But, Kevin Zimmer, KDOT Area Engineer says the ground continued to sink creating a very low point on the interstate.

“When a car let’s say was driving eastbound or even a semi-truck, vehicles behind them, if you were in the right spot you would actually lose sight of the vehicle in front of you. So, there could have been someone stalled down at the bottom of this curve, nighttime, fog, whatever, if you didn’t see them it was definitely an issue,” said Zimmer.

In the late 80’s a county bridge over the interstate at the Crawford site was found to have sunk six feet into the ground since it was built. But, in 2004 it had sunk too much and KDOT finally tore it down. Crews also filled in 12 more feet at the Crawford site and five at Witt for a total cost of $2.3 million.

Of the three sinkholes along Interstate 70, the Crawford site is by far the most noticeable. Engineers tell KSN ever since they took out the old bridge over the interstate this hole is actually starting to stabilize.

“Eastbound lanes have gone done to only about two inches a year,” said Croxton.

MAP – Crawford Sinkhole west of Russell

Click to view map
Click to view map

But, for some who drive over the area, like Dale Chrisler, who is a former oilman, is worried about the stability of the road.

“Very definitely, I have a granddaughter that crosses it twice a day,” said Chrisler.

His big concern is a sudden collapse of the interstate. It’s a concern that’s been brought up before, even Russell County Administrator John Fletcher has heard it.

“It’s always been talk of the county, talk of the residents around here, that someday a car may drive off down there and never come back up but it’s kind of a running joke,” said Fletcher.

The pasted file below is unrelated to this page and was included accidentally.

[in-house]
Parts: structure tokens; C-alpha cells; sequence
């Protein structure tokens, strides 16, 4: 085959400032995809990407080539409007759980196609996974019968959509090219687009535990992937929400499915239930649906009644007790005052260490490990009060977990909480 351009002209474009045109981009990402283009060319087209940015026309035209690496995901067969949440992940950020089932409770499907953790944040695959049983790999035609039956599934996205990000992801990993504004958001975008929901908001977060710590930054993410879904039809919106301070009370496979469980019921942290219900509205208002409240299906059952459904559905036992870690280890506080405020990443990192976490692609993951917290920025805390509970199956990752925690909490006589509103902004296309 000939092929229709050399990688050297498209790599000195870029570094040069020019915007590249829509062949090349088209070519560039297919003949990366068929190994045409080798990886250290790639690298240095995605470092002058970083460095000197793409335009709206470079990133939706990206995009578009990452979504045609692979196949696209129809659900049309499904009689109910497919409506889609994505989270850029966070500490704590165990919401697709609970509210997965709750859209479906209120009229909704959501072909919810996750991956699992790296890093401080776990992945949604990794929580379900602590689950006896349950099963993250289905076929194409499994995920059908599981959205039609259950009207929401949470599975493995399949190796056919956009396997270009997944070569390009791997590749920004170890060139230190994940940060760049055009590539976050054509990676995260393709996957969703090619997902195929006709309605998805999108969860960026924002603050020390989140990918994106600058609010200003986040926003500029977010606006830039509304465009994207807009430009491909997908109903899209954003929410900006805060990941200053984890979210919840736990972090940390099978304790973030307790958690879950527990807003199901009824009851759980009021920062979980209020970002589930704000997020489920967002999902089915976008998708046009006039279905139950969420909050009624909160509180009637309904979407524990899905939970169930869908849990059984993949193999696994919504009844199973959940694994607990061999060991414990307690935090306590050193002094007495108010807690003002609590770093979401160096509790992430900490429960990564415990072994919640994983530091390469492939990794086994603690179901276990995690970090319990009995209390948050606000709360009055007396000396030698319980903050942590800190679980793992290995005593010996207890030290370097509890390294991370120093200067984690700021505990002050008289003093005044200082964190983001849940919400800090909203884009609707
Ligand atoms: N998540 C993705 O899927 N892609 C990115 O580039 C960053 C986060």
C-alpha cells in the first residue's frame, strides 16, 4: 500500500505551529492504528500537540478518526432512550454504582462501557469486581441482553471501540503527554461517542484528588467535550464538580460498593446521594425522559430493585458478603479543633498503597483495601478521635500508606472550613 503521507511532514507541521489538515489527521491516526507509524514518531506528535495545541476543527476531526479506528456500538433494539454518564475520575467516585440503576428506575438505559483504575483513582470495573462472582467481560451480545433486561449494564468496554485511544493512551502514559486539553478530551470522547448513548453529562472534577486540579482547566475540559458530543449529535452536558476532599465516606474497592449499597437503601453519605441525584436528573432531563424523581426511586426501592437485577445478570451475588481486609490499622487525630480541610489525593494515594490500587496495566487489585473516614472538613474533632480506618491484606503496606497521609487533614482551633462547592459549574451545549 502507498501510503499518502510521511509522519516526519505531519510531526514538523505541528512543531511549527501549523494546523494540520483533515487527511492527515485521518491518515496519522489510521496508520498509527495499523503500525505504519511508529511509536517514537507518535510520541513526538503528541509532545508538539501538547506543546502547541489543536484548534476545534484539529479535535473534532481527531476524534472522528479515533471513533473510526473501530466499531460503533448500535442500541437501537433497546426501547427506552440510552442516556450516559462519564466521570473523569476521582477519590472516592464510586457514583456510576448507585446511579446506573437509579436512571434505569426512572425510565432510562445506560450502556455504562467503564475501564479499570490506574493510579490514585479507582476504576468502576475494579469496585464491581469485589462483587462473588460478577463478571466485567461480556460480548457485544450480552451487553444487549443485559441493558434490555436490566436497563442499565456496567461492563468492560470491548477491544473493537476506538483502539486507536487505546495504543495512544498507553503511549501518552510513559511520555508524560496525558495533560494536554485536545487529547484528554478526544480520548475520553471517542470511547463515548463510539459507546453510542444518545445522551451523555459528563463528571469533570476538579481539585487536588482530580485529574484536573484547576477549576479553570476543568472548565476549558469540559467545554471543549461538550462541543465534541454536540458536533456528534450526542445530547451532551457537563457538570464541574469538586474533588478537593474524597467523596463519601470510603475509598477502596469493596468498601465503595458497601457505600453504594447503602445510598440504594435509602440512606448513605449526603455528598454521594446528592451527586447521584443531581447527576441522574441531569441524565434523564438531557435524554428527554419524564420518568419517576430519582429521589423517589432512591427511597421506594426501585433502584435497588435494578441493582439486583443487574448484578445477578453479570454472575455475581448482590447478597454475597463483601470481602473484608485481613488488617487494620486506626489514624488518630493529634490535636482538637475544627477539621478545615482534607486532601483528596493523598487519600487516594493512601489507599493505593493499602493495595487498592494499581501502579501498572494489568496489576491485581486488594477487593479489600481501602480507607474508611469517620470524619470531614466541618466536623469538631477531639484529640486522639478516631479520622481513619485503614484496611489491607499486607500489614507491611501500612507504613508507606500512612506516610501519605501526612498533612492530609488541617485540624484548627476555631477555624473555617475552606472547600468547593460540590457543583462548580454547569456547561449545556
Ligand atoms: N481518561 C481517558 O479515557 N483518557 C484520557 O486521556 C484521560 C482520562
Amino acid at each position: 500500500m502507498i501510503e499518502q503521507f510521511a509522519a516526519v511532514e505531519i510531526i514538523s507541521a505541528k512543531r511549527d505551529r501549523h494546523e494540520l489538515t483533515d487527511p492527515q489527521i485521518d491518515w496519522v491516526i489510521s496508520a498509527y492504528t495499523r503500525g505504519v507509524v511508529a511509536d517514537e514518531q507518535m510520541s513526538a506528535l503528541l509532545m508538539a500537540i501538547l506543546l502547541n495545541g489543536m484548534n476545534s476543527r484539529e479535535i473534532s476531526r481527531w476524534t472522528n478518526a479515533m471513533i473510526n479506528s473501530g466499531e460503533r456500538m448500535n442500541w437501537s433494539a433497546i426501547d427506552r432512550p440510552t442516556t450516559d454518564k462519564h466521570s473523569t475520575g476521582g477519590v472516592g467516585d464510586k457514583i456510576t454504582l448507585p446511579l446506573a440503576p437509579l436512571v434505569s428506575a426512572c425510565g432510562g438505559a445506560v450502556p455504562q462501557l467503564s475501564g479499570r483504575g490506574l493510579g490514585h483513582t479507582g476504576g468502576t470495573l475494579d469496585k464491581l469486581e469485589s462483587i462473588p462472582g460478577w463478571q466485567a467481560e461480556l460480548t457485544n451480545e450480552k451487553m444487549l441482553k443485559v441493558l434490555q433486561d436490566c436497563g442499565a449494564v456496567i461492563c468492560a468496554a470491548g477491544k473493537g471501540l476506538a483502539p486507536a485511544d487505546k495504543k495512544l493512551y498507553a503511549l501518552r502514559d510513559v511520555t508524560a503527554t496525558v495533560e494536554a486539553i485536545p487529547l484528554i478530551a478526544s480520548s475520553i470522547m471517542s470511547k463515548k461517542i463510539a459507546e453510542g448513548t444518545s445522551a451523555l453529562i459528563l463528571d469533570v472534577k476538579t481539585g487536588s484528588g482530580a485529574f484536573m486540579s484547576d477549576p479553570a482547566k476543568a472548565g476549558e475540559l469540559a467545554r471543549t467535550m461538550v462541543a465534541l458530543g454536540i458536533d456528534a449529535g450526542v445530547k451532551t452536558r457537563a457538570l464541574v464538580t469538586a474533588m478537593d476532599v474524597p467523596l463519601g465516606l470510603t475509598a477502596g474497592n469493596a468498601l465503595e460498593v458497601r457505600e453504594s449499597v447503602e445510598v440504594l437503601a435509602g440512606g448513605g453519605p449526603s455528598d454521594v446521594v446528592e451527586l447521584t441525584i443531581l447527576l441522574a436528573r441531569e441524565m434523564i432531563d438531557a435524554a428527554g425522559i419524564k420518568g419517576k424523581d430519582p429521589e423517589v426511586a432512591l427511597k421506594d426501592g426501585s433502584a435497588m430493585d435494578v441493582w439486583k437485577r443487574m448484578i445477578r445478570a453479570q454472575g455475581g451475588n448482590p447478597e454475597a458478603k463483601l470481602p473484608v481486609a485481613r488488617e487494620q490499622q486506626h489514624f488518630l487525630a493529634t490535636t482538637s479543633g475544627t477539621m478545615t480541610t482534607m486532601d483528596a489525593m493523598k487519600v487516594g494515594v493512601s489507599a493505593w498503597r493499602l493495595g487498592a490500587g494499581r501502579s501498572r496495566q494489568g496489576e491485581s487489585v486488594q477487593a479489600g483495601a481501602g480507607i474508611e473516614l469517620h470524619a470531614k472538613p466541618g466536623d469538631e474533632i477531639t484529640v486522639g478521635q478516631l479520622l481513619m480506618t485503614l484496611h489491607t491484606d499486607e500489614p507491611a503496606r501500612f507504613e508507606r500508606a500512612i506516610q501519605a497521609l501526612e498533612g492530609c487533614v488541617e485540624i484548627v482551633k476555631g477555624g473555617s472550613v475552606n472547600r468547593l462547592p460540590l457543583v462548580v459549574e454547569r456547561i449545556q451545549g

But, KDOT Geologist Neil Croxton says these type of sinkholes don’t cave in, they slowly sink.

“We’re confident there’s not a threat of collapse. All of the times we have drilled and done seismic reflection, we have never found any large voids beneath the highway and we’ve never found any voids close to the surface,” said Croxton.

Croxton says they know this, because of their constant monitoring.

“Our survey people go out twice a year, every six months,” said Croxton.

Neil Croxton, KDOT

“The whole area, for hundreds of feet is slowly settling and our highway just happens to be close to there,” said KDOT Regional Geologist Neil Croxton.

So, why keep fixing a problem roadway, when you could just build a new one around the sinkholes? KDOT officials say it’s not that easy.

“It would be very expensive. This is the smartest way to use our money. If we thought there was any danger to the traveling public, we would consider it, but we don’t think there is,” said Croxton.

So, when will the sinking stop you might ask? Probably never which means a costly mistake from more than 50 years ago will keep the state plugging the holes with tax payer dollars.

Geologists also point out, since there are so many abandoned oil wells in the area, finding a way to reroute I-70 around all of them would be very difficult.